The bike chain won’t go backward because the chain is not tensioned when pedaling backward. Pedaling forward is the only time your chain is under tension.
Have you ever tried moving your bike in reverse? It didn’t work, right? This is the same way the bike chain refuses to move backward. Many may be wondering why this happens.
Well, the cause of this action is that the bike chains are not designed to pedal in that direction. Even if you force it, you might just end up damaging the chains.
In this article, we’re going to discuss the reason why bike chains don’t go backward and how you can fix a bike chain that won’t go backward.
How Does Your Bike Chain Work?
The bicycle chain is made up of two steel inner and outer plates, which are held by rivets. A roller separates both inner plates while the rivet pin extends to the outer plate. The rivet pin now moves freely on the outer plate and roller for the chain to turn the bicycle wheels.
The bike chain is not an exciting part of a bike, but it’s a major component of a cycle that, without it, you will not be able to go far.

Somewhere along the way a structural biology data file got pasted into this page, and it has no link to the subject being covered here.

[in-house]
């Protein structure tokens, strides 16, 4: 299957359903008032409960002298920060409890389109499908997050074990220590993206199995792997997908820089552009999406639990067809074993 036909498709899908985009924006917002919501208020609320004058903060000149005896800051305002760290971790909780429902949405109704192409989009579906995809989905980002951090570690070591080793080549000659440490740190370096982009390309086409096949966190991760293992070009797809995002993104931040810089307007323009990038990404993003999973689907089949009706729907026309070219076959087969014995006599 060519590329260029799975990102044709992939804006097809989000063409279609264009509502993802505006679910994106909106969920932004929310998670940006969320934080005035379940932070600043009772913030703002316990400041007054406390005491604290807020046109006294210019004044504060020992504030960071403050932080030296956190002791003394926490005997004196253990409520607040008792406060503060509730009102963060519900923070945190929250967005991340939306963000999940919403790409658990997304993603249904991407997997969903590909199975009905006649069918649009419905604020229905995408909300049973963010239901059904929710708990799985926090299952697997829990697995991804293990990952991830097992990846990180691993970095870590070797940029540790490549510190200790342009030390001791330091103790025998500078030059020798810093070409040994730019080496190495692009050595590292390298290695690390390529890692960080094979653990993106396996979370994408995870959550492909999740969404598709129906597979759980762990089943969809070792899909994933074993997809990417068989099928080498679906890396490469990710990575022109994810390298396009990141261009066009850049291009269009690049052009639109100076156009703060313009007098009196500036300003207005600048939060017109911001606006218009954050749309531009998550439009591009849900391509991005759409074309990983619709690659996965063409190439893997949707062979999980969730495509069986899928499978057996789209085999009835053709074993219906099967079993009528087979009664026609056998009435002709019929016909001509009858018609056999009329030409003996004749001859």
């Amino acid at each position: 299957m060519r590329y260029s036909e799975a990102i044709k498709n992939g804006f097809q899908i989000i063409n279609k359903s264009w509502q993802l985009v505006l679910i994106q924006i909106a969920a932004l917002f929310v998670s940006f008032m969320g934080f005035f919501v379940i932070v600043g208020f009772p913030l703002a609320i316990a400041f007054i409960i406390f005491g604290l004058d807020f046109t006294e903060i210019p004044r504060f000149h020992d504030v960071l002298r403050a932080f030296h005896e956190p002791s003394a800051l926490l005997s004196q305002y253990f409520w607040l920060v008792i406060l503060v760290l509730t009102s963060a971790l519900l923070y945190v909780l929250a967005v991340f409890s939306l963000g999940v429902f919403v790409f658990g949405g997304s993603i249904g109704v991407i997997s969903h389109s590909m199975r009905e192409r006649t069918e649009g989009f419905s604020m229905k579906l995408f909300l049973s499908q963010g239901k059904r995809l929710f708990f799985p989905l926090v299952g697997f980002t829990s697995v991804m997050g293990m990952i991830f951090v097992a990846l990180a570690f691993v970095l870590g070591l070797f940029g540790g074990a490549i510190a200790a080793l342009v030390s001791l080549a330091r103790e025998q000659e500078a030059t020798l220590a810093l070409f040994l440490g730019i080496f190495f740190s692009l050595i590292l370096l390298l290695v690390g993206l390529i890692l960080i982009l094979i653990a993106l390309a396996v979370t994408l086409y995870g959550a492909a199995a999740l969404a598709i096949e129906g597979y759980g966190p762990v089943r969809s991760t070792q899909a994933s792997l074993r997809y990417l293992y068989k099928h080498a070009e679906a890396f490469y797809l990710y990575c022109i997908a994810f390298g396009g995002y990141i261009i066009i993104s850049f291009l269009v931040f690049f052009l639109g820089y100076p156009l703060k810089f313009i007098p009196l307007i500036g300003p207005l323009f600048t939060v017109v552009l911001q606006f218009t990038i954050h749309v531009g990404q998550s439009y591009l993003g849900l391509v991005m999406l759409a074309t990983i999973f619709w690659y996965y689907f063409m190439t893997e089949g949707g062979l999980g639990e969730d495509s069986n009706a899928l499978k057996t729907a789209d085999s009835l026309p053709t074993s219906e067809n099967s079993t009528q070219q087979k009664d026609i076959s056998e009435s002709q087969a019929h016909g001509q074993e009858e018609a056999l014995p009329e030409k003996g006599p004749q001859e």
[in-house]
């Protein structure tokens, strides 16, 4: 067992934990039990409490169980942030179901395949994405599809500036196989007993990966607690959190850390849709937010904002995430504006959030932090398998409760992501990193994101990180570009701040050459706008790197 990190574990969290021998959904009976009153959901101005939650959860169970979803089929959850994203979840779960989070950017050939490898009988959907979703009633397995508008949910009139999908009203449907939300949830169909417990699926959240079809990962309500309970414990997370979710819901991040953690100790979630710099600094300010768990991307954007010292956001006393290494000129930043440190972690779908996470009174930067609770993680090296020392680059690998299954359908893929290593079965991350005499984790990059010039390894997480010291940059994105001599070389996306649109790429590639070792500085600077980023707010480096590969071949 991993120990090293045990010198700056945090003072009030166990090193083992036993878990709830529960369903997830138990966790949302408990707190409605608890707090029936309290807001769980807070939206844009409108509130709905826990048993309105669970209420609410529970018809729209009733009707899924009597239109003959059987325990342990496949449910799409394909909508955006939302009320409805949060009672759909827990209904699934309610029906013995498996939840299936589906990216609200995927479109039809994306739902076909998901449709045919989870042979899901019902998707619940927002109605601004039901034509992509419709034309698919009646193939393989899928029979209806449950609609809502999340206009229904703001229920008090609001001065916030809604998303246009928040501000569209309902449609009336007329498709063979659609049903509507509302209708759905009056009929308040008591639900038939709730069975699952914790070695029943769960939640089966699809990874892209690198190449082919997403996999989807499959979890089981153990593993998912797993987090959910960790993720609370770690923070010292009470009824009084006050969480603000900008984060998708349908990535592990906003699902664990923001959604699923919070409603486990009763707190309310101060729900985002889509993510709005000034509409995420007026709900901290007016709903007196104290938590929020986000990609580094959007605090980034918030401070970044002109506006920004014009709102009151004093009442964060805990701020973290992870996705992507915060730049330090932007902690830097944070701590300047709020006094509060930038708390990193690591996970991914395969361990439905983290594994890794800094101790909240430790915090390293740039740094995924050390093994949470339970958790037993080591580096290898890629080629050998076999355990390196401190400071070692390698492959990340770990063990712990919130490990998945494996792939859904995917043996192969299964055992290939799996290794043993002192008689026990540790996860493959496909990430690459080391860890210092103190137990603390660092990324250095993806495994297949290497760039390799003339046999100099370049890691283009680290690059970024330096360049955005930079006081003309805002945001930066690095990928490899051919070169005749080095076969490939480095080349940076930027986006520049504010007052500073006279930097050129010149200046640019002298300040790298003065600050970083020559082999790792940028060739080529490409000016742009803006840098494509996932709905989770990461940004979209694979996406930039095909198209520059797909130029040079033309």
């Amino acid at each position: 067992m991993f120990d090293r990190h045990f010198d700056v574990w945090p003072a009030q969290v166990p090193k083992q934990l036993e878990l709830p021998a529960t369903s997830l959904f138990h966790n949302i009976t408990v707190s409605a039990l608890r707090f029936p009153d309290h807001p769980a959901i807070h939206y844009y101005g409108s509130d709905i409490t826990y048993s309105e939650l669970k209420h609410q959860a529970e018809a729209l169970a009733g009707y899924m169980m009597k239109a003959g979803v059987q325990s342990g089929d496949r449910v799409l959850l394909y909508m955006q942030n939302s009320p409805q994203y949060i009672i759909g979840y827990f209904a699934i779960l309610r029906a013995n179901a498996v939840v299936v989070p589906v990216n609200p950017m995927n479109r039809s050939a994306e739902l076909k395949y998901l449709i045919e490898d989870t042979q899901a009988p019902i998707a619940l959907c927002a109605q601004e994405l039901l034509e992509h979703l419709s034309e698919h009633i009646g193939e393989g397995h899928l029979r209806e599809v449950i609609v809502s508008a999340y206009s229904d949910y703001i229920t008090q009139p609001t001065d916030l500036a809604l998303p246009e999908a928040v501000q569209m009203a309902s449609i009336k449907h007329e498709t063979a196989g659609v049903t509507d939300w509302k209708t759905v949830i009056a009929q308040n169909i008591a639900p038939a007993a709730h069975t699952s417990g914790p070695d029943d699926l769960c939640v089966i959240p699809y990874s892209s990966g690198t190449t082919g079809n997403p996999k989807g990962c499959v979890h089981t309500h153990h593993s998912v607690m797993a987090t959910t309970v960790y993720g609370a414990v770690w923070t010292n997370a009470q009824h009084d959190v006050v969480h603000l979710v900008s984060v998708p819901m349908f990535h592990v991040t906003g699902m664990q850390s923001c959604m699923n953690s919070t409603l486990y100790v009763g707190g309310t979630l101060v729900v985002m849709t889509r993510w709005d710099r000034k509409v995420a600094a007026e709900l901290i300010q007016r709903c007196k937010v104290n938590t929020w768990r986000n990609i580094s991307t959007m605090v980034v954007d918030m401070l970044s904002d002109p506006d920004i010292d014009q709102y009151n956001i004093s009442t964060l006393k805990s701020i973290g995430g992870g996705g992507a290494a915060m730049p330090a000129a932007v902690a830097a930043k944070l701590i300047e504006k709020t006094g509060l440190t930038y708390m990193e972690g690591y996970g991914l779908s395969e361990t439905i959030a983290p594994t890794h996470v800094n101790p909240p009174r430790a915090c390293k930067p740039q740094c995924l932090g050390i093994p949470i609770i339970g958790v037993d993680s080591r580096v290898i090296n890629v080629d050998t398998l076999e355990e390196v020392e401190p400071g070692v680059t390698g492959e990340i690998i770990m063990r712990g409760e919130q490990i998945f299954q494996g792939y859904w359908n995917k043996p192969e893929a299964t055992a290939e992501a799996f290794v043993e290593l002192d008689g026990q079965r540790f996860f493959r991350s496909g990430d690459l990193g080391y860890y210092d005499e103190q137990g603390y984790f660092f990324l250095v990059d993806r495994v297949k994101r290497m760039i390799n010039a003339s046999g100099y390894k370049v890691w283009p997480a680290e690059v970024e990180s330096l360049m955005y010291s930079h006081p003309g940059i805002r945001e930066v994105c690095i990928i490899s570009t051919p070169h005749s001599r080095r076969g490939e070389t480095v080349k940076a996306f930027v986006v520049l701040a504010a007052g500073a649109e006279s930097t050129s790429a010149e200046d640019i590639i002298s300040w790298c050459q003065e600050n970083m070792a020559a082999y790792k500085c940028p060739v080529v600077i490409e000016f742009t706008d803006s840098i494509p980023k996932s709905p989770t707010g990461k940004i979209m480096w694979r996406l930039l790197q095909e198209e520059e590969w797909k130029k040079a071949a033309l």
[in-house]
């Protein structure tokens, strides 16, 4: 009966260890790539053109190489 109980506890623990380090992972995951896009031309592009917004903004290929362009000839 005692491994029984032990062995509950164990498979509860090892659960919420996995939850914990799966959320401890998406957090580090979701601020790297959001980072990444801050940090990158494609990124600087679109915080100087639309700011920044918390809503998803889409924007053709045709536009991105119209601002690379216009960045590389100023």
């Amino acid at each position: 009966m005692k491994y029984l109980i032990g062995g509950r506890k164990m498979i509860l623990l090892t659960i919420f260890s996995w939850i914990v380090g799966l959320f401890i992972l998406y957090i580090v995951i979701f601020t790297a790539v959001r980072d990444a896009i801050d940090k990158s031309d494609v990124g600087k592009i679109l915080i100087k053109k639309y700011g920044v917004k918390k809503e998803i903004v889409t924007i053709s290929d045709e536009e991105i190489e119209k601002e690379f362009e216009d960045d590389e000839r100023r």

While the chain’s job looks easy, a lot of things go on in a bike chain that makes it mesh perfectly with the chainrings and ensures the cassette sprockets shift smoothly when necessary.
The chain has to be in a continuous link for this to happen. A chain is made of a combination of links.
Each chain has different combinations, which may be narrow or wide. Each of these links is held by pins (or rivets) and rollers which are on the outer link’s shoulder.
When the rider pedals, the power from their feet is transferred to the pedal, which rolls the chain and ensures that chainrings and the cassette mesh perfectly to propel the rider forward.
Should Your Bike Chain Go Backwards?
No, The way the bike is designed, it’s not supposed to go back because the sprockets do not roll backward when you pedal backward.
A lot of people like to see what happens if they pedal backward. Except your bike is a fixie which is fixed to slow down or halt the bike, no action would happen when you pedal backward except your chains moving back.
This is because the chains are made up of sprockets fastened to the links connected by the rivets that fit into each hole within the links.
These rivets allow the chains to move freely without coming off the cassette or falling apart.